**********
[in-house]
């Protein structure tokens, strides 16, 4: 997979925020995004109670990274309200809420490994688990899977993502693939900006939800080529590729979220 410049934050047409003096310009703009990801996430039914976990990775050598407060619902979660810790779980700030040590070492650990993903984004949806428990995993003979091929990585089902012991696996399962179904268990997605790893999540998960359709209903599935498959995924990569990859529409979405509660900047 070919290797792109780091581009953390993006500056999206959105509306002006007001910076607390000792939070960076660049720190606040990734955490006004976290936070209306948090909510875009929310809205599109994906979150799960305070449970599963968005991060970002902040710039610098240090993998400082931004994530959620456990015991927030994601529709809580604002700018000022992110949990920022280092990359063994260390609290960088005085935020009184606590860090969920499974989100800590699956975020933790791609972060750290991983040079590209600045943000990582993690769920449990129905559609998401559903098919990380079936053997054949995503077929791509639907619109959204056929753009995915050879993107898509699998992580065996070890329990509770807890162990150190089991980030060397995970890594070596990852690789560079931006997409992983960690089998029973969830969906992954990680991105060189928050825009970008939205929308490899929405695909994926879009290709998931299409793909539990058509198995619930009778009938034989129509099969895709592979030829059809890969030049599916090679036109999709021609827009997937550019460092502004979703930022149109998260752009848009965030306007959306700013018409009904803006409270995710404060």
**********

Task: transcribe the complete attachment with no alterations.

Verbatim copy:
[in-house]
């Protein structure tokens, strides 16, 4: 997979925020995004109670990274309200809420490994688990899977993502693939900006939800080529590729979220 410049934050047409003096310009703009990801996430039914976990990775050598407060619902979660810790779980700030040590070492650990993903984004949806428990995993003979091929990585089902012991696996399962179904268990997605790893999540998960359709209903599935498959995924990569990859529409979405509660900047 070919290797792109780091581009953390993006500056999206959105509306002006007001910076607390000792939070960076660049720190606040990734955490006004976290936070209306948090909510875009929310809205599109994906979150799960305070449970599963968005991060970002902040710039610098240090993998400082931004994530959620456990015991927030994601529709809580604002700018000022992110949990920022280092990359063994260390609290960088005085935020009184606590860090969920499974989100800590699956975020933790791609972060750290991983040079590209600045943000990582993690769920449990129905559609998401559903098919990380079936053997054949995503077929791509639907619109959204056929753009995915050879993107898509699998992580065996070890329990509770807890162990150190089991980030060397995970890594070596990852690789560079931006997409992983960690089998029973969830969906992954990680991105060189928050825009970008939205929308490899929405695909994926879009290709998931299409793909539990058509198995619930009778009938034989129509099969895709592979030829059809890969030049599916090679036109999709021609827009997937550019460092502004979703930022149109998260752009848009965030306007959306700013018409009904803006409270995710404060």